I think the only thing that we can do is be aware that it exists. We were enormously behind the curve on text- and picture-based fake news, and it’s taken us two years to get to the level of public education and literacy where people are beginning to be skeptical about news. I think it will take that long or longer for people to get to a similar level of skepticism about the new technology, which is called Deepfake tech. It is so compelling that even if you know it’s fake, it appeals to a certain cognitive bias that we have in our brain, where we might enjoy watching it. I remember after the Parkland tragedy, there was a fake photo that went around of Emma González ripping the Constitution in half. It was completely Photoshopped and fake. The sad part of it is that even people who knew it was fake shared it and loved it. So just imagine what will happen when we can share audio and video. Even if it’s fake, it’s still going to appeal to that cognitive bias that we have.”

Lee McIntyre is a Research Fellow at the Center for Philosophy and History of Science at Boston University and ethics instructor at Harvard Extension School. His many wonderful books on truth, science and philosophy can be ordered at Binnacle Books in Beacon.

Burning Questions About Book Publishing: How is a book cover created?

By Ruta Rimas

The cover of a book is by far its most valuable marketing tool, and many ideas (and opinions) factor into the final design. Publishers want unique, eye-catching book covers. Ask yourself what makes you pick up a book, and that is the very question publishers ponder at every stage of the design process.

Well over a year in advance of a book’s on-sale date, the cover design process begins. There’s good reason for the early start: we need the image and a printed jacket for the sell-in process, which occurs about six months prior to a book’s on-sale. A book has a stronger chance of being ordered by booksellers if they can visualize it. No book cover? Many booksellers will skip an order, especially if the book is by an unknown or unproven author.

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This is the final cover for a book that goes on sale in June 2019.

The process of book cover design looks something like below, though it varies from publisher to publisher.

Editor presents the book to design: The editor shares what the book is about, who the audience may be, what  comparative and competitive books are already on the shelves, and then offers some ideas to the design department. To give you some perspective, for my Fall 2019 books, I started talking covers with my designers in… August 2018.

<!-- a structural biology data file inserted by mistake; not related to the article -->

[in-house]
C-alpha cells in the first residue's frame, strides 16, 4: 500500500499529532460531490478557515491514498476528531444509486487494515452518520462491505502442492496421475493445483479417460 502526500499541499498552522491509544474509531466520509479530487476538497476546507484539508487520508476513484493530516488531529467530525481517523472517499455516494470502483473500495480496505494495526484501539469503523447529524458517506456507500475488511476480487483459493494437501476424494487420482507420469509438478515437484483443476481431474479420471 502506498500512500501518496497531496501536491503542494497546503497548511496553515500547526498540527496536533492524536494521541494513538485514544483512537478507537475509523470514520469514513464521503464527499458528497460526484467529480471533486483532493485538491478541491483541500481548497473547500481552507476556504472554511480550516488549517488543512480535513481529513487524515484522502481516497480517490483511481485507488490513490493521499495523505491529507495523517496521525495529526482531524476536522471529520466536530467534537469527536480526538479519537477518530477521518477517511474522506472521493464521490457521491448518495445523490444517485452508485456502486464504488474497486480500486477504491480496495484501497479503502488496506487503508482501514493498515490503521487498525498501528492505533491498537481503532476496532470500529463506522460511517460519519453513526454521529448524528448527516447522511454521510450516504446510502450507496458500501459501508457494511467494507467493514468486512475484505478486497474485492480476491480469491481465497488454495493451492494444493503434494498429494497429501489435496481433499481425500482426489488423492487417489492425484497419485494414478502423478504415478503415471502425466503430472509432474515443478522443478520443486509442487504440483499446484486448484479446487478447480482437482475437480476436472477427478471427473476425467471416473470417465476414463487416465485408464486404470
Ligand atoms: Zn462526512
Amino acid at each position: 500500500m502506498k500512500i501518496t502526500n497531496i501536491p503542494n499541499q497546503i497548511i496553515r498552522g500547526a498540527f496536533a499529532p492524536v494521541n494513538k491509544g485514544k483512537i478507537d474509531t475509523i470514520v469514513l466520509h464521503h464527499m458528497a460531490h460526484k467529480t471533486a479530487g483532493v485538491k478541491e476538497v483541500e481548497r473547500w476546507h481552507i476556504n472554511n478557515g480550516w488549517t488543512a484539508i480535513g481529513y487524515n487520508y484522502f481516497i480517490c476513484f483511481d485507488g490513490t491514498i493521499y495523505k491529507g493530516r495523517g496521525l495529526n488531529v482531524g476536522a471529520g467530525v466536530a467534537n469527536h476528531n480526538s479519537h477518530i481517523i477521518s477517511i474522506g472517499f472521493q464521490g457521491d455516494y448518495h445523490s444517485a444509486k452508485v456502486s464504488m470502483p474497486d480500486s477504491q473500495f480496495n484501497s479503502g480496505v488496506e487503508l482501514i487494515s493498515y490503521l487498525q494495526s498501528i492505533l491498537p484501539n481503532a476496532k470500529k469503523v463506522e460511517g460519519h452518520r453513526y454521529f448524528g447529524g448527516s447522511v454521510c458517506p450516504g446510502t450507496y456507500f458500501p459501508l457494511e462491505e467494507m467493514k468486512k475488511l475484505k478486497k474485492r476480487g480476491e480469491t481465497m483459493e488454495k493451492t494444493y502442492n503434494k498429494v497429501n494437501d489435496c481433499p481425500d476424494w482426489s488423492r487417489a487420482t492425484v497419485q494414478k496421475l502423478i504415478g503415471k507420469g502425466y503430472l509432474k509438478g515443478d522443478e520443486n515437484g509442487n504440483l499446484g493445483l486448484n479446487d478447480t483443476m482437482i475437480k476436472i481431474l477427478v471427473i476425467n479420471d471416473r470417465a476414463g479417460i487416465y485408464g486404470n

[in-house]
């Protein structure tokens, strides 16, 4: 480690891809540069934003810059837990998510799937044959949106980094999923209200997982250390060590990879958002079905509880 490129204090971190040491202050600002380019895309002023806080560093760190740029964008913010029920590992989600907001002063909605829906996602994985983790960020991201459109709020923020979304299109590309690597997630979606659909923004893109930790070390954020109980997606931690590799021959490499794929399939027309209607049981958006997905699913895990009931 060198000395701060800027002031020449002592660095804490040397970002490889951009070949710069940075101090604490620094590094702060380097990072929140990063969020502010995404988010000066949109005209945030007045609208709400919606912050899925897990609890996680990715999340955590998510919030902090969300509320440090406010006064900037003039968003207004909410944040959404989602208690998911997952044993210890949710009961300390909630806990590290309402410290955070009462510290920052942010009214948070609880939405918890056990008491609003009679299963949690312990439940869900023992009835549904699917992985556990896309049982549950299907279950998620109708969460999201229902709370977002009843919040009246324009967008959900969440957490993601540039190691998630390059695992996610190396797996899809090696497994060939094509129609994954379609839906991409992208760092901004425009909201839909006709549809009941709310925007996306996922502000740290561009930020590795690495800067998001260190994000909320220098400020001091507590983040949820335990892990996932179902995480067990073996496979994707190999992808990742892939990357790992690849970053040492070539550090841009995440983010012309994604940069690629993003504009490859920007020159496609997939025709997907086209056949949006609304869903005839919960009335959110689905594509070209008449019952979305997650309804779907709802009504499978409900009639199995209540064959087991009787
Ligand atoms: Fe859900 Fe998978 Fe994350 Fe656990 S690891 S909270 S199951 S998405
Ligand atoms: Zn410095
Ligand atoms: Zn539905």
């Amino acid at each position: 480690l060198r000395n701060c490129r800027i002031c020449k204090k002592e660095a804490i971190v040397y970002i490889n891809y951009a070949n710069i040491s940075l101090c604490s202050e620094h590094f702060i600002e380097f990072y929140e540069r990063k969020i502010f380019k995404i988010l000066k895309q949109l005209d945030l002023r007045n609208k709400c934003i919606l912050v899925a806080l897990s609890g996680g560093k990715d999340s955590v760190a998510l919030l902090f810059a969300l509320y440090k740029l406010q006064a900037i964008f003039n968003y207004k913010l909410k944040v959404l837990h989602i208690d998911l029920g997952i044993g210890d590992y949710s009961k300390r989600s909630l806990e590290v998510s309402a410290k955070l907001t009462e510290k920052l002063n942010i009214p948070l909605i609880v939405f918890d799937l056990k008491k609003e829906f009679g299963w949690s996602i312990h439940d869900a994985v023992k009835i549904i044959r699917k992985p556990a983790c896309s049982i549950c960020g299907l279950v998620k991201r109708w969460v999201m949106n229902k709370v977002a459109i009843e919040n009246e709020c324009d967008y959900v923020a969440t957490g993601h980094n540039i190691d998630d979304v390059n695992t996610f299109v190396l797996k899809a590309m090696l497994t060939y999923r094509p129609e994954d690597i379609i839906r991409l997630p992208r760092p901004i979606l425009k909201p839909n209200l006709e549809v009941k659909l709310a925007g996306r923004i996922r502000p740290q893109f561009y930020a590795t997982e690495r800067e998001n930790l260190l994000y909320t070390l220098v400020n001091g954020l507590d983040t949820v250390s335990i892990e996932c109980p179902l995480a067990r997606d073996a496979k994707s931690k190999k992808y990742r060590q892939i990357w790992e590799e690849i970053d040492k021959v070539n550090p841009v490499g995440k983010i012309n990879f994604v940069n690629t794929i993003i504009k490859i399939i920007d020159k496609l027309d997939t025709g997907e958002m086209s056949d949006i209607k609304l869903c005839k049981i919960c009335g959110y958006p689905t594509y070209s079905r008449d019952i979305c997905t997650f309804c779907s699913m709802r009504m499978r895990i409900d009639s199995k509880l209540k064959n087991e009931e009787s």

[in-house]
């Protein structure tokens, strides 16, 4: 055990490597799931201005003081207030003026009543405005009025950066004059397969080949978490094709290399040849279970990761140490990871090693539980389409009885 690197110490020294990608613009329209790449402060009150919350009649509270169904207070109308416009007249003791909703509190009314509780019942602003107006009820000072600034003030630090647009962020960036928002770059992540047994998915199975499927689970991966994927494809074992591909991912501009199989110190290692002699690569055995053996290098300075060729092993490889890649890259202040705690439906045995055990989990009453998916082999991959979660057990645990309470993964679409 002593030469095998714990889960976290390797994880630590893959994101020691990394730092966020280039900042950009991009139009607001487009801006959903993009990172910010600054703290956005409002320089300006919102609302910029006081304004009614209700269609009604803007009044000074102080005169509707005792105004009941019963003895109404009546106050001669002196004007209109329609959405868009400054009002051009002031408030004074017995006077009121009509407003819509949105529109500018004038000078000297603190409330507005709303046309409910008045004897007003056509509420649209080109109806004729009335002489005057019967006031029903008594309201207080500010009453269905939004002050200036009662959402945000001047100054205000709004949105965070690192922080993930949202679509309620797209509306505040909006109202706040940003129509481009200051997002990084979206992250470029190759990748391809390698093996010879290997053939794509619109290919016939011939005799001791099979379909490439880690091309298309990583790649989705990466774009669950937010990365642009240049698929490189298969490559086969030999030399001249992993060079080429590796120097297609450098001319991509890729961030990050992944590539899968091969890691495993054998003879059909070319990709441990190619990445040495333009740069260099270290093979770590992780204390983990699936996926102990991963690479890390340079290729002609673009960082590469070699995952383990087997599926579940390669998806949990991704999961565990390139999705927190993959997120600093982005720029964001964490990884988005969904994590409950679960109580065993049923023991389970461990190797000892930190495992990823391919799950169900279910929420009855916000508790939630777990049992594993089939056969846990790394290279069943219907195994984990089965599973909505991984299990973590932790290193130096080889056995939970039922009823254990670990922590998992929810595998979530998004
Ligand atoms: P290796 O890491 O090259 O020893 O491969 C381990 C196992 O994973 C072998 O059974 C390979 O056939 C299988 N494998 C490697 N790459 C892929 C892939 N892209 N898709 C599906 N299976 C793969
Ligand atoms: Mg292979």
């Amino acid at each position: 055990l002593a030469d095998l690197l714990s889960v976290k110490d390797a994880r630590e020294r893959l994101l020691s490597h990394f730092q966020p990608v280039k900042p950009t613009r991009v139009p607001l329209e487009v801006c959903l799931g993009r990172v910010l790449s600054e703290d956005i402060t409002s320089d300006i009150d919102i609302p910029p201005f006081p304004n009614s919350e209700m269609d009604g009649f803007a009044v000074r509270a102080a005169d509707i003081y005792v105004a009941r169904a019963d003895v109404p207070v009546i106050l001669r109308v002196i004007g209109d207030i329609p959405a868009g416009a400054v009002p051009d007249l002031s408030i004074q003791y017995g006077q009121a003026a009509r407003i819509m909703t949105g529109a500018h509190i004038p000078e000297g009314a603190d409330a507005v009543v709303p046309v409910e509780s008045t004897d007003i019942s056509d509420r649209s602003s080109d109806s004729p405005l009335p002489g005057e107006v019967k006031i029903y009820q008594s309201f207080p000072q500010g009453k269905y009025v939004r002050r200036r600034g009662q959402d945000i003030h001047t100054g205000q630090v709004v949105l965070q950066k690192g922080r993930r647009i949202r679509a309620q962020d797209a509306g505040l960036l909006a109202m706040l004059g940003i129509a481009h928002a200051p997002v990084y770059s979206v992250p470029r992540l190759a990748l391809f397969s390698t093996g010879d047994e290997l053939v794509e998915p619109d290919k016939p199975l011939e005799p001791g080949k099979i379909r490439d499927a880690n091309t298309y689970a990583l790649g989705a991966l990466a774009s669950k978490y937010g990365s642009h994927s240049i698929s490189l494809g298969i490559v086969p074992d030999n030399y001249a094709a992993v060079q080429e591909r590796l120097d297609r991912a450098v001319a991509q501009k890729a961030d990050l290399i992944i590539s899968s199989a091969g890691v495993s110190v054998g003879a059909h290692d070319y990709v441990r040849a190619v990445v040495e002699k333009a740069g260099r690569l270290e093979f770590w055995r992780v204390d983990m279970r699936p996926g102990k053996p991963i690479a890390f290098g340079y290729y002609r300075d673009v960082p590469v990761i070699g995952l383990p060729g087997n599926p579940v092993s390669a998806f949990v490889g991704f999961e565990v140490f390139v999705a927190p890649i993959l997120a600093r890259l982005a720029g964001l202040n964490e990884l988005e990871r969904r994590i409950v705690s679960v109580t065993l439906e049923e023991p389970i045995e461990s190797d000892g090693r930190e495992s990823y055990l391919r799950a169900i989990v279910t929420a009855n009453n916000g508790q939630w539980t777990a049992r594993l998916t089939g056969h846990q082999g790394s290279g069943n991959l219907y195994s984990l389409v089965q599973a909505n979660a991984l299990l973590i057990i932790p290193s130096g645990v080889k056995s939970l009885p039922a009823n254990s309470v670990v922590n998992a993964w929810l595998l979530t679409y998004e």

Designer is assigned: The creative director assigns a designer who they feel is the best fit for the project. The designer and editor begin bouncing ideas around. The designer often reads the manuscript at this stage, if one is available.

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This was the first cover direction for the book pictured above, scrapped after input from sales and marketing.

Designer drafts ideas and presents to editor: The designer whips up several different directions using inspiration art, stock photos, unique lettering, even illustrations. The editor offers input and sends the designer back to work until finally, an idea is agreed on. This stage has a lot of back and forth and is often the longest. Once everyone is on the same page, it’s time to set up a photo shoot or to hire an artist. Sometimes, we use stock photos for book covers, too. It all depends on the need of the book, our budget, and where we see the book shelves at stores.

Editor shares with author and Editor shares with sales/marketing: This step can happen simultaneously or sequentially or flip-flopped. Editors want their authors to be happy and proud of the book cover. Most editors take their author’s feedback into consideration and will share that feedback with the designer. Sometimes if an author is very unhappy with the cover, the cover is scrapped and a new idea pursued. We also take our sales and marketing feedback very seriously. Sometimes sales and marketing might even ask us to rethink a cover. And then we start all over again, until…

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Take two! The author saw this version and provided feedback, which was incorporated for the final cover.

BOOK COVER IS DONE! Then…

The cover feeds out digitally to retailers: About six to nine months prior to on-sale, just in time for sales calls, the book cover posts online at Amazon, B&N, and IndieBound.

Jacket proofs are printed and mailed: Once a final image is agreed upon by everyone, and as the sales force continues their sell-in process, the production department creates jacket proofs for the sales team to show accounts. The proofs may not be the final jacket that wraps around the final book, but generally they are very close and will include things like special effects (embossing, spot gloss, a unique finish like “soft touch,” for example).